- Although it’s usually the director who takes all the credits or the critics of the movie, cinema is usually not a one man job! Every department carries the huge responsibility and can be seen as art itself. First things first I think every member should have this amazing love and engagement towards cinema, only from there you can obtain a unique result.
What can films teach us about the world? How can they change it?
- Wow, this a subject where I can probably go on for hours…
Cinema is a desire to understand the human condition.
It mirrors our experiences of modern life, it can teach us, let us escape, gives hope, allow us to experience and develop critical thinking. So many possibilities.
Where do you see Azerbaijan's film scene going?
- Azerbaijan’s film scene depends right now on it young and fresh voices. Unfortunately till now we haven’t been able to speak about Azerbaijani cinema, because this as a content has actually not really existed yet. So it depends now on this new generation of young filmmakers searching for a new language.
What advice would you offer to beginning filmmakers?
- Don’t search too far for inspiration. The best thing is to start to talk about things that you already know and have felt already. Start with personal works, with personal questions - those are always the honest ones.
Leyli next talked to us about Salaam Cinema, a unique new project she's working on in Baku that aims to showcase both international and local independent films, and serve a resource and inspiration for young developing filmmakers in Azerbaijan.
What is Salaam Cinema and when did you start the project?
- Salaam Cinema (Baku) aims to be a cinephile’s alternative guide, regularly showing author, avant-garde and underground film. We started this project only recently and its taking it’s baby steps.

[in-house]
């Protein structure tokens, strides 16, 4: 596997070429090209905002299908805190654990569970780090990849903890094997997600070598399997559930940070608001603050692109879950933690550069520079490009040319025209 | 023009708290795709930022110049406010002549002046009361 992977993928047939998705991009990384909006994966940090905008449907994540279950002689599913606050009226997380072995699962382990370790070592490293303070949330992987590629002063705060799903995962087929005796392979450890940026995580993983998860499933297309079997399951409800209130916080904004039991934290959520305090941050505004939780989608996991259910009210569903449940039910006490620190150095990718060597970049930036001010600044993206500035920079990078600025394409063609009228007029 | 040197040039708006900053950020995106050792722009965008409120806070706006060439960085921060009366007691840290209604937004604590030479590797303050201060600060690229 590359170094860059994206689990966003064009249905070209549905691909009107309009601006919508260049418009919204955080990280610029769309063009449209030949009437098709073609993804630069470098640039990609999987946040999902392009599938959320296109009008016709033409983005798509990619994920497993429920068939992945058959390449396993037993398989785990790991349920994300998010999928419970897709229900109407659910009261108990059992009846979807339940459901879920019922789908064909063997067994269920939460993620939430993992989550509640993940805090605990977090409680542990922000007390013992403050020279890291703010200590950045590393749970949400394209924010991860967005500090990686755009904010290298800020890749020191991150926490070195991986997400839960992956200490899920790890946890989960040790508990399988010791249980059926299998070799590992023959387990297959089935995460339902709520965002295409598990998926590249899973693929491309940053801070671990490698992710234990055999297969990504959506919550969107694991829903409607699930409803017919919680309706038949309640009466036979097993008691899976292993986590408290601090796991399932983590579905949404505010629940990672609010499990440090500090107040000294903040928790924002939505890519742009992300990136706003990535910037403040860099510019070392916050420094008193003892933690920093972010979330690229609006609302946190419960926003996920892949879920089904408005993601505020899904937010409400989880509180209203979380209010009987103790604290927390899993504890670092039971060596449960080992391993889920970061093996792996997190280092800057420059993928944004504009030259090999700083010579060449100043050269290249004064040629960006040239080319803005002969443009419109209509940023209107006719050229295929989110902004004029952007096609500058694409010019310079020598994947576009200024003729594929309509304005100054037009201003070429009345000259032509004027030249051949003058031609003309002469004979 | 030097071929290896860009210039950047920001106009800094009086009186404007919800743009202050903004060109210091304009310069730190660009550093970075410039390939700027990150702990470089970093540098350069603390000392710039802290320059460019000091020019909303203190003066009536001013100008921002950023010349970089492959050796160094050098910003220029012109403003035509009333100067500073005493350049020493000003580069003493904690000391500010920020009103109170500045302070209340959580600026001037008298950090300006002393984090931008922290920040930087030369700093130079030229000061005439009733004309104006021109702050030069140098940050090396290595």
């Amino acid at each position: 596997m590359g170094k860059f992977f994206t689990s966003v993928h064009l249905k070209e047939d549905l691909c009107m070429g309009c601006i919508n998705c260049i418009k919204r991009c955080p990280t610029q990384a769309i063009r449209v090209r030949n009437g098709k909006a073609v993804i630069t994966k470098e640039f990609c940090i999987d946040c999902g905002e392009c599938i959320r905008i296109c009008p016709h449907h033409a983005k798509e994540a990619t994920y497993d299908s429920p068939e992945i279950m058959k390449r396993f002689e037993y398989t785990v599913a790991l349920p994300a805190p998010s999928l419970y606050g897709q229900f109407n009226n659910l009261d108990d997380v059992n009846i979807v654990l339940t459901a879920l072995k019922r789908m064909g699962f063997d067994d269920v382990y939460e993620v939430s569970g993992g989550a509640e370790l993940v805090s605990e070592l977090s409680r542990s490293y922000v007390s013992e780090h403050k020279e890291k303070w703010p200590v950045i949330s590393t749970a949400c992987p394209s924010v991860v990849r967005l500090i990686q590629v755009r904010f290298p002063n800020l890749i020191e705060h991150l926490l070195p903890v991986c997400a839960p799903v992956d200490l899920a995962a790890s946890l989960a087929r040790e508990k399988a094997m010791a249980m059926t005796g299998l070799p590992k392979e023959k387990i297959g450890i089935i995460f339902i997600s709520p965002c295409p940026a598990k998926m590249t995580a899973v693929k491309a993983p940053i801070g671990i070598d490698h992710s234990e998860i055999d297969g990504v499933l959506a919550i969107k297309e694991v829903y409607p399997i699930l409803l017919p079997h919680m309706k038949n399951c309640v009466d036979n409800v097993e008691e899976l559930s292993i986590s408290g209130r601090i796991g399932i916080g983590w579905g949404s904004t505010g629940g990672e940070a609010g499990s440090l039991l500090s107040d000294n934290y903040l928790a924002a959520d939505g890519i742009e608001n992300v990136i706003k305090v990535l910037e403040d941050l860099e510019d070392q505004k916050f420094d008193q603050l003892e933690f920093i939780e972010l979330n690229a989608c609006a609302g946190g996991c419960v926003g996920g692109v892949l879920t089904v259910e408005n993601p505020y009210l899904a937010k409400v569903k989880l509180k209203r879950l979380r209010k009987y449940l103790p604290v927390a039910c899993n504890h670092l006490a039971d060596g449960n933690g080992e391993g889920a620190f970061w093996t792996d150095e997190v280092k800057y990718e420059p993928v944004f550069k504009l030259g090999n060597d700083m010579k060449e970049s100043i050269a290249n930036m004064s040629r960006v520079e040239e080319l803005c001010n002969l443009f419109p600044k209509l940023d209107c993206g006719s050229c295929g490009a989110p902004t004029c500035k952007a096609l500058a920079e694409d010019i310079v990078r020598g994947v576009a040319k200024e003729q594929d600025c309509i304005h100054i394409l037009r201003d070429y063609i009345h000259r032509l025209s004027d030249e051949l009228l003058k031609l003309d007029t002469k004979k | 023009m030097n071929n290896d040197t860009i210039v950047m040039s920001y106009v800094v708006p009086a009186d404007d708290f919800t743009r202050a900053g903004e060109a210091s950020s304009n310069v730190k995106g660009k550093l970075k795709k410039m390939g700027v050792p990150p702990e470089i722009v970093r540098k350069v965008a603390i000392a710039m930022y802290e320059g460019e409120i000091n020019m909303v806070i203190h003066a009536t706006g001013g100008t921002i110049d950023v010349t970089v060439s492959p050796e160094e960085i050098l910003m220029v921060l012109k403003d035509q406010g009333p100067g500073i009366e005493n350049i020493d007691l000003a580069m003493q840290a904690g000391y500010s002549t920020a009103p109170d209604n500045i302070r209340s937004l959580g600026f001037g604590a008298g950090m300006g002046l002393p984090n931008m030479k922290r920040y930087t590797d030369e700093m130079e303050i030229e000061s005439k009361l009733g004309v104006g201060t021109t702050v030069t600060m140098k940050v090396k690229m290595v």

Why is Salaam Cinema important? What does it do that other theaters in Baku do not?
- Bakuvian cinemas programs are dominated with blockbusters, Turkish comedies etc. There is no interest in showing author cinema, amazing classics or even Palm d’or selections. This is an amazing deficit in this country.
First of all Salaam Cinema gives back the architectural building – an old cinema theater - it’s own original function. The second criteria of Salaam Cinema is to show quality movies. What makes Salaam Cinema also different from other film theaters is the fact that we provide subtitles in two languages first and the main language is Azerbaijani, second it can be English or Russian. We provide both languages not to isolate anyone.
What kind of films do you show and why?
- We screen edgy Art-house, creative, socially relevant, avant-garde and underground films, but also quality Oscar, Palme d’Or, crossover movies, documentaries and quality local productions. Movies that the young generation didn’t have the chance to see on the big screen. Salaam Cinema also supports young upcoming directors.
What is your favorite film you've shown so far?
- Salaam Cinema is still taking it’s baby steps. Our first screening was a research project of multimedia artist Merzedes Sturm-Lie on the first Azeri movie “In the Kingdom of Oil and Millions” (1916) which vanished during the Bolshevik occupation in 1920 and the remake called Golden Abyss (1980) directed by Fikret Aliyev.
What plans do you have for the future of the project?
- For now we will continue screening movies, but for the future we hope to become an independent film theater, with exhibitions, festivals and educational programs.